“Corruption has become globalized”: The journalistic investigation behind the “Paradise Papers”

“Corruption has become globalized”: The journalistic investigation behind the “Paradise Papers”
By Marta Rodriguez Martinez
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Euronews talks with Emilia Díaz Struck who led the "Paradise Papers" investigation


13,5 million documents revealed how 350 million euros have been hidden in tax havens in the Caribbean and Pacific islands from 1950 to 2016. Earlier this week, we wrote about how popular figures such as Queen Elizabeth II and renowned brands like Nike appeared in the documents. And like the “Panama Papers” we owe the International Consortium of Investigative Journalists for the momentous investigation.

Founded in 1997, the consortium is made up of more than 200 journalists based in 70 countries that work together on sizeable investigations. We talked with Venezuela journalist Emilia Díaz Struck who leads ICIJ’s cross-border investigations to understand the organization behind an investigation like the “Paradise Papers”.

How much time does it take to study each document?

E.D.S: The investigation took a year and we still have stories to unveil. The documents are complex, some are inter-connected and you have to take into account the reporting time spent on the documents. We have to search for information on public databases, other published documents, demands, and interviews with experts, primary sources, and comments from the people or companies mentioned in the document. It’s a long process.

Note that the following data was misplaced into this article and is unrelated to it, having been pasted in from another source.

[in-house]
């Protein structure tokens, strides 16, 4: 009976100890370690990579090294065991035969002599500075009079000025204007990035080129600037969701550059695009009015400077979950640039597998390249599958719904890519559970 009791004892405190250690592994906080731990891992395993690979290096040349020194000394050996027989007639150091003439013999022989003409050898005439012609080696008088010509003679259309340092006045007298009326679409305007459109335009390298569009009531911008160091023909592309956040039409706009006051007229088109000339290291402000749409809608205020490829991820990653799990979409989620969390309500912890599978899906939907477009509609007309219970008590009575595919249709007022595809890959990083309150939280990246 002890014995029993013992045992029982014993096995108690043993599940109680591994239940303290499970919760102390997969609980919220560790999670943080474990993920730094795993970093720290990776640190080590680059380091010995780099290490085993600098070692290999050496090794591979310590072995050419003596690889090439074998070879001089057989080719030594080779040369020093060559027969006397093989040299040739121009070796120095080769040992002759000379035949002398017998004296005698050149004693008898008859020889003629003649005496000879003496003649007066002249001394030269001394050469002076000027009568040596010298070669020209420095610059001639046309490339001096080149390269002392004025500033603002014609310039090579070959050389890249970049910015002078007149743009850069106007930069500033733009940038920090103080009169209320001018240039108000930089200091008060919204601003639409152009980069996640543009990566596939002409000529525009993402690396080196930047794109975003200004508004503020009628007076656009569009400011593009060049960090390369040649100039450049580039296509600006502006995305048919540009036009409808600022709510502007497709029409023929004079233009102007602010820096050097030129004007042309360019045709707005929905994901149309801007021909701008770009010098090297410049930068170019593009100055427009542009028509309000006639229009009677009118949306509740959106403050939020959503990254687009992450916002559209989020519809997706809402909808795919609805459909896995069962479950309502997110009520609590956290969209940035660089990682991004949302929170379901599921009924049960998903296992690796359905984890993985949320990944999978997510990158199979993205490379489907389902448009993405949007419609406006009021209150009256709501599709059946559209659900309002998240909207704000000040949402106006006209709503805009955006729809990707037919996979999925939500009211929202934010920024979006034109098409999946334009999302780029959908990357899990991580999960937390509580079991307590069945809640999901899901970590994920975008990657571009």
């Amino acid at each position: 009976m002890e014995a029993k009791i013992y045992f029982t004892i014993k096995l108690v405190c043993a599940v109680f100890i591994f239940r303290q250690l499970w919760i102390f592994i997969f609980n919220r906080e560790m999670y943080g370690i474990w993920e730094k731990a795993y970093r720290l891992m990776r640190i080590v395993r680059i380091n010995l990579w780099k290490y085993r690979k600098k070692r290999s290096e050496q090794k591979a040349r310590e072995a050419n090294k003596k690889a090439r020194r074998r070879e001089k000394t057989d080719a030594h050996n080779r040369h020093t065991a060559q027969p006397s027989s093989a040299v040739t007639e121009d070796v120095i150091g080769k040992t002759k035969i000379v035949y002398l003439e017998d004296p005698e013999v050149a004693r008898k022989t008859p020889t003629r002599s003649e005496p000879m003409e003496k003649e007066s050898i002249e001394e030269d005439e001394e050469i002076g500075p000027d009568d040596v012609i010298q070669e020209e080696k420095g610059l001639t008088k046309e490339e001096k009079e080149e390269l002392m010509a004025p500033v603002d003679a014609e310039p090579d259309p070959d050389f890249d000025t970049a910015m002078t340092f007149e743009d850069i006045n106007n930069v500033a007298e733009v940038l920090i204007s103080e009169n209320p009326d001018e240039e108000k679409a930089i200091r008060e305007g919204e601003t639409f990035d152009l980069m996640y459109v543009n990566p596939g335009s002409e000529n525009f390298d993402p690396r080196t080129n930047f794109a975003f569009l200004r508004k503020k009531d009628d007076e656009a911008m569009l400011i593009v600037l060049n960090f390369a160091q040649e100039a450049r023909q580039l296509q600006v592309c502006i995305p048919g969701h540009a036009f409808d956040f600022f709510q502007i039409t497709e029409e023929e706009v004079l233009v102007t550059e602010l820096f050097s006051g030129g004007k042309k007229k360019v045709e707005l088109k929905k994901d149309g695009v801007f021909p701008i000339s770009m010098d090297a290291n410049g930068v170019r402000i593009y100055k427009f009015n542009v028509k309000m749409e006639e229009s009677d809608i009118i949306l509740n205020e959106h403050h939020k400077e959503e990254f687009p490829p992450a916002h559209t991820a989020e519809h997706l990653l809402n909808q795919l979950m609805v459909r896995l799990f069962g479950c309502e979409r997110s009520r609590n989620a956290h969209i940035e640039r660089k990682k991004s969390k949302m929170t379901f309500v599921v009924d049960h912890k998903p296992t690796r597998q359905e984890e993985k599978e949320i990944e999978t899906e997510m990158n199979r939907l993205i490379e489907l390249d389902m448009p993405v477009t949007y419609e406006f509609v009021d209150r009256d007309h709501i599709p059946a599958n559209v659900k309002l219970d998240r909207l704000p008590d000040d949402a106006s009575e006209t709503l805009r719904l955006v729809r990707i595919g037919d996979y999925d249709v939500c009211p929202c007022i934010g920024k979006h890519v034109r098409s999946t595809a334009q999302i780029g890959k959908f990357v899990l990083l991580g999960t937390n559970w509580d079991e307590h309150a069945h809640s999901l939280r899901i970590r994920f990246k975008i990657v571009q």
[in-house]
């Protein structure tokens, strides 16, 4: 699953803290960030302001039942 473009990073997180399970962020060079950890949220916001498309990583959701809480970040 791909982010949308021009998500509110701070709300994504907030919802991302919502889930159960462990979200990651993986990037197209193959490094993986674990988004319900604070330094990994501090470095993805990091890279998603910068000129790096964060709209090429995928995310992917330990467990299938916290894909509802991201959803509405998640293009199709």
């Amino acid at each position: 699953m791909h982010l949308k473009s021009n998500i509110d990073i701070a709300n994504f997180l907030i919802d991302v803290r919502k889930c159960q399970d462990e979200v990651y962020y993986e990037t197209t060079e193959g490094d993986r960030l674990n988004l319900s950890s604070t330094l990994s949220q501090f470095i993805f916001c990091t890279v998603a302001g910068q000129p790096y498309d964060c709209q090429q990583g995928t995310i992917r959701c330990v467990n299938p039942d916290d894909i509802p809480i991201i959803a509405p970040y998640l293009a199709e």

How many journalists with different nationalities worked on the investigation?

E.D.S: Journalists from more than 60 countries worked on the investigation.

How did you organize yourselves? In teams?

E.D.S: We had a meeting in the headquarters of the German newspaper Süddeutsche Zeitung at the beginning of the project and we kept in contact through a secure messaging application. We used other secure platforms to share documents and visualize results from data that could be useful for the investigation. We shared everything but each journalist chose what to publish based on their national interest.

Who financed the investigation?

E.D.S: ICIJ is a non-profit organization and our donors can be seen on our website. We don’t accept money from governments and we don’t pay journalists working on the investigation. Each media outlet has to pay their journalist to take part in the project.

How does the ICIJ help the investigative work of a journalist instead of a single national media?

E.D.S: There are topics that are way too complex for one journalist to tackle alone. Corruption has become globalized so to have ICIJ’s help allows journalists to better understand complex topics, investigate the connections between countries and it also protects journalists since instead of going at it alone they are backed up by more than 380 journalists from all over the world, which was the case of the “Paradise Papers.”

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